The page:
Holly Cain rides along with Jimmie Johnson
Watch as NASCAR.com writer Holly Cain rides along with Jimmie Johnson through Las Vegas on the NASCAR Victory Lap.
Stewart's season starts up at Richmond
NASCAR.com's Matt Strickert and Holly Cain analyze Tony Stewart's first weekend piloting the No. 14 and Chris Rice helps set your NASCAR Fantasy Live lineup. Check out NASCAR Drive on NASCAR.com and catch the Toyota Owners 400 at 1:00pm ET on FOX.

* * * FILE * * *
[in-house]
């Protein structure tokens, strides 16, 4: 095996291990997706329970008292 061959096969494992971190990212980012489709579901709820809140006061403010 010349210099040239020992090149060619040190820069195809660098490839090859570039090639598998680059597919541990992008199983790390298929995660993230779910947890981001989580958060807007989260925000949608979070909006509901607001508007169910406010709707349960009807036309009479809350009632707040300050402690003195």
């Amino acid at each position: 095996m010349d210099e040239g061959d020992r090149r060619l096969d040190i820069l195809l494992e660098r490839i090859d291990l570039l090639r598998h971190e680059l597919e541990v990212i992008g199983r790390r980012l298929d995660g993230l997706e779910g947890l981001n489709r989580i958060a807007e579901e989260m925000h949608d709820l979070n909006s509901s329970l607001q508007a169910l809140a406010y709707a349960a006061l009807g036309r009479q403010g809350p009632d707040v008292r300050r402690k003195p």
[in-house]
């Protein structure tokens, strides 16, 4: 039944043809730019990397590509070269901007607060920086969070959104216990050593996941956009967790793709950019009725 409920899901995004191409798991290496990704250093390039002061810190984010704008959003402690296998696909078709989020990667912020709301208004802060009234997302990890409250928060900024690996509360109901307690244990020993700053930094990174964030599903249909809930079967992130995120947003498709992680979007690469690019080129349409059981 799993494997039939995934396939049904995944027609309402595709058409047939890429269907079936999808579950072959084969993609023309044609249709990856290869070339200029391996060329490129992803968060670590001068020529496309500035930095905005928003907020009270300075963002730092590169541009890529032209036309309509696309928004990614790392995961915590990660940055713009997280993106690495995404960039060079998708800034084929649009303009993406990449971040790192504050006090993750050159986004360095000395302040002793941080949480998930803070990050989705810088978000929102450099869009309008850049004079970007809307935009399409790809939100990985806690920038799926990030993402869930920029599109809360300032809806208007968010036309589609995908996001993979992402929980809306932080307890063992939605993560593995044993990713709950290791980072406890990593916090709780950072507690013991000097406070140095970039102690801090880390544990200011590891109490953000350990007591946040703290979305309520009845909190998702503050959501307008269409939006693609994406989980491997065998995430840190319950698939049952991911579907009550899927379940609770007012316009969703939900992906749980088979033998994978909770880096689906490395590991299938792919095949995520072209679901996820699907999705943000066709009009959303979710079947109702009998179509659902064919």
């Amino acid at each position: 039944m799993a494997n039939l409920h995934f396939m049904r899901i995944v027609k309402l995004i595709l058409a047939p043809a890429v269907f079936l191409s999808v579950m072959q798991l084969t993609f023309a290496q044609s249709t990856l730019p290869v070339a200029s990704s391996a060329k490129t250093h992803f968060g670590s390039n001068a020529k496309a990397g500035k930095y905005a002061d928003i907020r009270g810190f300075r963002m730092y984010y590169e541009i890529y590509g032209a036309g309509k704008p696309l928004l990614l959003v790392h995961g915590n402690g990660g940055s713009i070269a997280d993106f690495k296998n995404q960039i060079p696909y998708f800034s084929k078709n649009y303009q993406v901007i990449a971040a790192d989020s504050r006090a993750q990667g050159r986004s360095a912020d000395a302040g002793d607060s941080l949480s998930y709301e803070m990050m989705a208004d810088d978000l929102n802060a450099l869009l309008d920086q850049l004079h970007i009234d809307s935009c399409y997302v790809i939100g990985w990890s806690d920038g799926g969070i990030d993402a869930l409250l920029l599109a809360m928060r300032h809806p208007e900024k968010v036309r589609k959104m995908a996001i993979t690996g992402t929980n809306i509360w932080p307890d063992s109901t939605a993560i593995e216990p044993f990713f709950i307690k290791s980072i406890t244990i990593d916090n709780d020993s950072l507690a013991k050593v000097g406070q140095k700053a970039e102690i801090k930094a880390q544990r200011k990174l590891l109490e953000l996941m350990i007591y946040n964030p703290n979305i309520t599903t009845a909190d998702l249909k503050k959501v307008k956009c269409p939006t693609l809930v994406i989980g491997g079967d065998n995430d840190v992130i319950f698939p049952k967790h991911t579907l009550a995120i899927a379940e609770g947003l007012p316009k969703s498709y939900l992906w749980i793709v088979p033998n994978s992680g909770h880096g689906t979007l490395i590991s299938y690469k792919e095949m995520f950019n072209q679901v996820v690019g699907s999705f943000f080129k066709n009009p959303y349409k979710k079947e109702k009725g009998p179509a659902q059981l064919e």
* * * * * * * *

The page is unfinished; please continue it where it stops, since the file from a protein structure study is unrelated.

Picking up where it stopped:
Holly Cain's in-car view of Victory Lap
NASCAR.com writer Holly Cain's in-car video of her Victory Lap ride with Jimmie Johnson.
Cain : Remembering Steve Byrnes one year later